Gates Foundation research not to be published in 'top' journals

Perhaps one of the world’s most influential global health charities, the Bill & Melinda Gates Foundation, has announced that research it has funded should not be submittted to some journals because they do not comply with its open-access policy. The embargo includes journals such as NatureScience, the New England Journal of Medicine (NEJM) and the Proceedings of the National Academy of Sciences (PNAS). This approach was announced in 2014 but came into force at the beginning of the year. The policy requires that all research should be published under a licence that allows unrestricted reuse — including for commercial purposes. Currently, over 90% of the foundation's research is published in open access journals and so this is only ikely to affect a few hundred research papers a year. This change in approach mirrors that in other organisations. In 2005, the Wellcome Trust were the first research funder to introduce a mandatory open access policy and in July 2012, the UK Research Councils announced a new joint policy, which came into force on 1 April 2013, championing open access publishing of research it funds.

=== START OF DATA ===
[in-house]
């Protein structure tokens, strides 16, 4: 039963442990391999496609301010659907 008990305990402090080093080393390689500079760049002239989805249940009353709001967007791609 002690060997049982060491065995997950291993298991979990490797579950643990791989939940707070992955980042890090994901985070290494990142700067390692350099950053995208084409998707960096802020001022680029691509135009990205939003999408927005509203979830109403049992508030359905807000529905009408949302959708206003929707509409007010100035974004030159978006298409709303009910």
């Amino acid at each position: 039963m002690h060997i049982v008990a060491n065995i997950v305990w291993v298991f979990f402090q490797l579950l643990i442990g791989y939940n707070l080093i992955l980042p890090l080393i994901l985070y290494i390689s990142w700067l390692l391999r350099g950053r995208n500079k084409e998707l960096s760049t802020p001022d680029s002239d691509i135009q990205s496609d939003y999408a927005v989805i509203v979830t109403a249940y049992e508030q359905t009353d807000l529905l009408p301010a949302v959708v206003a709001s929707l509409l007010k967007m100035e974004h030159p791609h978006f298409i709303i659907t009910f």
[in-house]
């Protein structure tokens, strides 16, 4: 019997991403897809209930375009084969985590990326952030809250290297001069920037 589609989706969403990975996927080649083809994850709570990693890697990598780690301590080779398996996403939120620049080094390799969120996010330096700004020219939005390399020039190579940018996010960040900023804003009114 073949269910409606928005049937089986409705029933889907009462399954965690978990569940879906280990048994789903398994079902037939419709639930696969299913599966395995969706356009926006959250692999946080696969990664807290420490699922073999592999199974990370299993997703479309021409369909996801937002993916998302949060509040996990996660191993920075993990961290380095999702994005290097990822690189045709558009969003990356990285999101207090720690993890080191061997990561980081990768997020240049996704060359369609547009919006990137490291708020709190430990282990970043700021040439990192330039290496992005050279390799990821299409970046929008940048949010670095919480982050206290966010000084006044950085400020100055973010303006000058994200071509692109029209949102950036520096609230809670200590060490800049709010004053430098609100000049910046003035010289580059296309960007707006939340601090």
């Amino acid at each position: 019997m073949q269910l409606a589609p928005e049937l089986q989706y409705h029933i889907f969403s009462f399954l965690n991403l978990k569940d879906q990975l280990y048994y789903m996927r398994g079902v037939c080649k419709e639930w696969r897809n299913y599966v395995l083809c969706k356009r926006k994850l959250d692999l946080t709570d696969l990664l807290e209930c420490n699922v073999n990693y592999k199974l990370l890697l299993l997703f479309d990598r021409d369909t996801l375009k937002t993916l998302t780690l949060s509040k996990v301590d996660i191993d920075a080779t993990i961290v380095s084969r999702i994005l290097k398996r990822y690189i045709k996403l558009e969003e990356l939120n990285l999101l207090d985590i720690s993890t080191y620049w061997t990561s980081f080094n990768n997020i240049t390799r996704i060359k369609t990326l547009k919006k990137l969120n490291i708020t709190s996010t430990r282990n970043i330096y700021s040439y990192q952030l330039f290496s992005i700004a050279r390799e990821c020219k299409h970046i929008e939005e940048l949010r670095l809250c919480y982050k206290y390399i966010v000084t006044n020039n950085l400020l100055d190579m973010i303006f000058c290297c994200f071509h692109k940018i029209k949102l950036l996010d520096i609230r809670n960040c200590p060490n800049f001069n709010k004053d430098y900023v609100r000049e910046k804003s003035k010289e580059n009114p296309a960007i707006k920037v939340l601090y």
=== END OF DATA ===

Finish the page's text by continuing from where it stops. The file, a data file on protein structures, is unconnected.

In 2008, many journals were unwilling to accommodate a US National Institutes of Health (NIH) policy, which, at the time, mandated that papers be made freely available no later than 12 months after publication. The change of approach forced publishers to choose between accommodating the new policy and refusing to publish the large volume of high-quality research by NIH-funded authors. Similarly, the Gates policy is likely to draw the same concessions from publishers. It certainly begs the question who is going to pay for the journals? Scientific publishing is big business somebody has to pay for the existing business model.  


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